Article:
Direct download (5 more)  
     
    Export citation  
     
    Bookmark   3 citations  
  28.  66
    The Biostatistical Theory Versus the Harmful Dysfunction Analysis, Part 1: Is Part-Dysfunction a Sufficient Condition for Medical Disorder?Jerome Wakefield - 2014 - Journal of Medicine and Philosophy 39 (6):648-682.
    Christopher Boorse’s biostatistical theory of medical disorder claims that biological part-dysfunction (i.e., failure of an internal mechanism to perform its biological function), a factual criterion, is both necessary and sufficient for disorder. Jerome Wakefield’s harmful dysfunction analysis of medical disorder agrees that part-dysfunction is necessary but rejects the sufficiency claim, maintaining that disorder also requires that the part-dysfunction causes harm to the individual, a value criterion. In this paper, I present two considerations against the sufficiency claim. (...)
    Direct download (5 more)  
     
    Export citation  
     
    Bookmark   25 citations  
  29.  53
    Philosophical Education as Dysfunction of Society.Predrag Krstić - 2008 - Theoria: Beograd 51 (1):103-116.
    This paper tries to extricate philosophical education from the restrictions of social and school systems and to commend some independent and subversive views. This is to be accomplished through a conceptual dissection of the term ‘education’. On the one hand, there is education seen as transmitter of the tradition, where to be educated is seen as being able to fit into an established community. There is also another education to which the authority of tradition is a permanent target of resistance, (...)
    Direct download (3 more)  
     
    Export citation  
     
    Bookmark   1 citation  
  30.  19
    Modulating Functional and Dysfunctional Mentalizing by Transcranial Magnetic Stimulation.Tobias Schuwerk, Berthold Langguth & Monika Sommer - 2014 - Frontiers in Psychology 5.
    Direct download (8 more)  
     
    Export citation  
     
    Bookmark   2 citations  
  31.  16
    Power of Cognition: How Dysfunctional Cognitions and Schemas Influence Eating Behavior in Daily Life Among Individuals With Eating Disorders.Tanja Legenbauer, Anne Kathrin Radix, Nick Augustat & Sabine Schütt-Strömel - 2018 - Frontiers in Psychology 9.
    Direct download (2 more)  
     
    Export citation  
     
    Bookmark   1 citation  
  32.  40
    Fusiform Gyrus Dysfunction is Associated with Perceptual Processing Efficiency to Emotional Faces in Adolescent Depression: A Model-Based Approach.Tiffany C. Ho, Shunan Zhang, Matthew D. Sacchet, Helen Weng, Colm G. Connolly, Eva Henje Blom, Laura K. M. Han, Nisreen O. Mobayed & Tony T. Yang - 2016 - Frontiers in Psychology 7.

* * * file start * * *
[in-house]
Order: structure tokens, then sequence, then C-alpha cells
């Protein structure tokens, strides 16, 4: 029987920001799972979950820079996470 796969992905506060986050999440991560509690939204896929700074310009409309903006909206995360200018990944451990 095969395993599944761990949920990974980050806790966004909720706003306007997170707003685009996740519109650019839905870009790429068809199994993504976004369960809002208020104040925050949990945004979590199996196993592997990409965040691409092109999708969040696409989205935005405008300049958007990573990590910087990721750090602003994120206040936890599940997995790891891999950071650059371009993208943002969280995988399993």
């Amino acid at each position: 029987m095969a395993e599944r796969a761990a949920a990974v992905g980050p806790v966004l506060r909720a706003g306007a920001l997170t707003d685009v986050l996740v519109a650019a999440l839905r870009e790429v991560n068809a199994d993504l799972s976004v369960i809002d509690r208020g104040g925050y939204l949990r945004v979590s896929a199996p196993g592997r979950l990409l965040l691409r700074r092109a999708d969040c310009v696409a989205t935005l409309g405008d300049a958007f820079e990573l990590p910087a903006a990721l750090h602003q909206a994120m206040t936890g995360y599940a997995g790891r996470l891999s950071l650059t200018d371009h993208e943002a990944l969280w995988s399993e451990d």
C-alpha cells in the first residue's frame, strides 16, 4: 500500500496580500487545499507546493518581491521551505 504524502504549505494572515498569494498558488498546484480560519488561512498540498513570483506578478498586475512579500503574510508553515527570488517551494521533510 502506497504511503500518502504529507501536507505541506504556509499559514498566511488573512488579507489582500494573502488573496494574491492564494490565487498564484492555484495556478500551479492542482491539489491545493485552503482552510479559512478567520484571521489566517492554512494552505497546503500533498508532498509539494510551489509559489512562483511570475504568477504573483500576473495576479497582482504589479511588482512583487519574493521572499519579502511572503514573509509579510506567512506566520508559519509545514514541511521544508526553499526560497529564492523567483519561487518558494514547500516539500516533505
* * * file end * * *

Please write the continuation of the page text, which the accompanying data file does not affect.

Direct download (5 more)  
     
    Export citation  
     
    Bookmark   1 citation  
  33.  3
    Decoupling Internalized Dysfunctional Attachments: A Combined ACT and Schema Therapy Approach.Alessandro Grecucci, Irene Messina & Harold Dadomo - 2018 - Frontiers in Psychology 9.
    Direct download (2 more)  
     
    Export citation  
     
    Bookmark   1 citation  
  34.  13
    Definitions: Does Disjunction Mean Dysfunction?Justine Kingsbury & Jonathan McKeown-Green - 2009 - Journal of Philosophy 106 (10):568-585.
    No categories
    Direct download (3 more)  
     
    Export citation  
     
    Bookmark   3 citations  
  35.  29
    Diseases Are Not Adaptations and Neither Are Their Causes: A Response to Ardern’s "Dysfunction, Disease, and the Limits of Selection".Paul E. Griffiths & John Matthewson - 2020 - Biological Theory 15 (3):136-142.
    In a recent article in this journal, Zachary Ardern criticizes our view that the most promising candidate for a naturalized criterion of disease is the "selected effects" account of biological function and dysfunction. Here we reply to Ardern’s criticisms and, more generally, clarify the relationship between adaptation and dysfunction in the evolution of health and disease.
    Direct download (3 more)  
     
    Export citation  
     
    Bookmark   1 citation  
  36.  12
    The Search for Dysfunctions. A Commentary on ‘What is a Mental/Psychiatric Disorder? From DSM-IV to DSM-V’ by Stein Et Al.B. Verhoeff & G. Glas - unknown
  37.  49
    How Does Environmental Corporate Social Responsibility Matter in a Dysfunctional Institutional Environment? Evidence From China.Zelong Wei, Hao Shen, Kevin Zheng Zhou & Julie Juan Li - 2017 - Journal of Business Ethics 140 (2):209-223.